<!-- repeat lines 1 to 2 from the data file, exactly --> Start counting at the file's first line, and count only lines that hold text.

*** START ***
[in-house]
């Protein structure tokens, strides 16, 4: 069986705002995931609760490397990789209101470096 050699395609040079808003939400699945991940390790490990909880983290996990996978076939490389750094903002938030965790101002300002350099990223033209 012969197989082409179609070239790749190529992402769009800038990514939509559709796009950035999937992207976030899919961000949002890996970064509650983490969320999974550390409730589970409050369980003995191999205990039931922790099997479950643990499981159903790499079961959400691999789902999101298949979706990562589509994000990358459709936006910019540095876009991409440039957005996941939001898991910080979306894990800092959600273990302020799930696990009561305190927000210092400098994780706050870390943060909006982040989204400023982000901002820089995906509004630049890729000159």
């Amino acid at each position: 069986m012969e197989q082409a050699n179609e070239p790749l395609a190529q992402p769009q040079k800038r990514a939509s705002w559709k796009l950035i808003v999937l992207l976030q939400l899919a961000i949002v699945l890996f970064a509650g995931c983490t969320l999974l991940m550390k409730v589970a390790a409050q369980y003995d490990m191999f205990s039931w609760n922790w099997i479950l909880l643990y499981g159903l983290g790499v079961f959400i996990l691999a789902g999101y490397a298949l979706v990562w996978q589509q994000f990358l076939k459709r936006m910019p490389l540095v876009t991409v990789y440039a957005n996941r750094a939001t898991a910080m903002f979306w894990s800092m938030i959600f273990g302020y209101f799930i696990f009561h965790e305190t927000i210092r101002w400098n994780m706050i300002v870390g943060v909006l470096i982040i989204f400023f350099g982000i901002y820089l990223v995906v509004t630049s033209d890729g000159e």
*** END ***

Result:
[in-house]
């Protein structure tokens, strides 16, 4: 069986705002995931609760490397990789209101470096 050699395609040079808003939400699945991940390790490990909880983290996990996978076939490389750094903002938030965790101002300002350099990223033209 012969197989082409179609070239790749190529992402769009800038990514939509559709796009950035999937992207976030899919961000949002890996970064509650983490969320999974550390409730589970409050369980003995191999205990039931922790099997479950643990499981159903790499079961959400691999789902999101298949979706990562589509994000990358459709936006910019540095876009991409440039957005996941939001898991910080979306894990800092959600273990302020799930696990009561305190927000210092400098994780706050870390943060909006982040989204400023982000901002820089995906509004630049890729000159």